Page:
The report studied the Tamil Nadu leather footwear manufacturing sector

The report studied the Tamil Nadu leather footwear manufacturing sector

A due diligence study of the Tamil Nadu leather footwear manufacturing sector has found wages and conditions to be worse than those in the region's garment sector, with many issues not being picked up in company audits.

Funded by the Ethical Trading Initiative, 'Due diligence in Tamil Nadu leather footwear manufacture' found a number of "major" labour rights risks such as barriers to freedom of association and anti-union attitudes, health & safety hazards, low wages, excessive and often involuntary overtime, and irregular employment of factory workers employed on a daily/contract or piece-rate basis.

"Wages and conditions in the Tamil Nadu leather footwear sector are worse in many respects than those encountered in the Tamil Nadu garment sector," the report explains. "This may reflect the focus of labour rights campaigns, and also the relative importance of footwear and garments for fashion retailers within their product range, and their consequent assessments of reputational risk."

To gain momentum, report authors say collaboration will be essential: between brands and their suppliers, and also building alliances with local civil society actors in Tamil Nadu.

"Specialist European and UK footwear brands and retail chains have more incentives to focus on the sector and greater leverage that comes with larger order volumes, and would be invaluable allies in this endeavour."

The due diligence was carried out by Homeworkers Worldwide and Cividep India. The report offers a number of recommendations:

Government

  • In consultation with appropriate trade unions, incrementally raise the (extremely low) legal minimum wage towards a Living Wage so that it adequately meets basic family needs.
  • Communicate and disseminate the appropriate Minimum Wage within the sector.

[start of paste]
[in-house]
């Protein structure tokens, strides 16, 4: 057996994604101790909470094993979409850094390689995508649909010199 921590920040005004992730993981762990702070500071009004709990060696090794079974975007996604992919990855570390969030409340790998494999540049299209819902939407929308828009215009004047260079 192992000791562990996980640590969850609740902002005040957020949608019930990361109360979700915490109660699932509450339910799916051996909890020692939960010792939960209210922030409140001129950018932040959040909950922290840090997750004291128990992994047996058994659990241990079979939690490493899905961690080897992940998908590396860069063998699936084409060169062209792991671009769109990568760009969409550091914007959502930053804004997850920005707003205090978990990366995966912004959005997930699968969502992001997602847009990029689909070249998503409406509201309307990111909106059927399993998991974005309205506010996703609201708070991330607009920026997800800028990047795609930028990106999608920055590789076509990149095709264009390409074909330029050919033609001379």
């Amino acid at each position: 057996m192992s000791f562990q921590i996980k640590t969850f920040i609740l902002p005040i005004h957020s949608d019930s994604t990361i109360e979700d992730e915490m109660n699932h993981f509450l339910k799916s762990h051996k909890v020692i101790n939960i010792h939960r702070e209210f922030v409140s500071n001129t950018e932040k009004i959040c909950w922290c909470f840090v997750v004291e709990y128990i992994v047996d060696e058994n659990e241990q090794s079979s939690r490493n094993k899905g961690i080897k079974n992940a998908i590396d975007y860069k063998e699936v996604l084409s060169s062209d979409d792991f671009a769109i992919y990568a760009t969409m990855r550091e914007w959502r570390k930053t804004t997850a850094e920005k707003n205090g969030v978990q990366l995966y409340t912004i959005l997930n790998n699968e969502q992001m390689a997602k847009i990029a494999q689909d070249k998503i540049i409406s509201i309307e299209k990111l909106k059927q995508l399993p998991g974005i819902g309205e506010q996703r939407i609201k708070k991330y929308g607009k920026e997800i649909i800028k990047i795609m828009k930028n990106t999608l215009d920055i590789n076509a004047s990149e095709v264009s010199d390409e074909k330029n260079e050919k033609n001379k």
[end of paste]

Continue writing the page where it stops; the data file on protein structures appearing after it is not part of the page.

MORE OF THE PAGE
• More effective enforcement of Indian labour law, especially the recent legislation (POSH Act and Maternity Benefit (Amendment) Act, 2017 covering sexual harassment committees and provision of crèches), and legislation covering minimum wage, overtime etc.

Retailers & Brands

  • Adopt a Homeworker Policy, compliant with or more robust than the ETI model Homeworker Policy, and promote its uptake by leather footwear suppliers in Tamil Nadu.
  • Support due diligence in collaboration with local civil society organisations to address potential barriers to employment and promotion opportunities faced by Dalit/minority women workers and any barriers to Freedom of Association and Collective Bargaining.
  • Upgrade audit methodology around FoA. Test that the employer adopts an open attitude to trade unions/organisation, and whether workers can access their rights to join or form trade unions and bargain collectively .
  • Investigate the availability and effectiveness of internal grievance mechanisms, including the Internal Complaints Committees, at suppliers in the sector.

Suppliers

  • Carry out mapping to track payments to sub-contractors and homeworkers and carry out a (baseline) assessment of homeworkers' needs.
  • Seek to reduce transaction costs to contractors, and any consequent resistance to adoption of new systems, by promoting standardised tools and systems for agreeing piece rates, and registering and tracking orders and payments to both homeworkers, and agents.
  • In collaboration with local civil society organisations, build understanding of potential barriers to employment and promotion opportunities faced by Dalit/minority women workers and any barriers to Freedom of Association and Collective Bargaining.
  • Investigate the effectiveness of internal grievance mechanisms. Revise recruitment and HR policies accordingly.

Ethical Trading Initiative

  • Government Advocacy – Facilitate networking and alliances to bring the voice of ETI and its members to support advocacy by local actors.
  • Support advocacy by local actors and the ILO seeking to deter further weakening of collective bargaining and flexibilisation of employment under the reform of Indian labour law currently in progress.
  • Actively recruit UK and European retail footwear chains for ETI membership.
  • Support efforts by HWW and others to build a regional stakeholder forum to promote ethical and gender and caste sensitive employment practices within the Indian leather sector.

Click here to access the full report.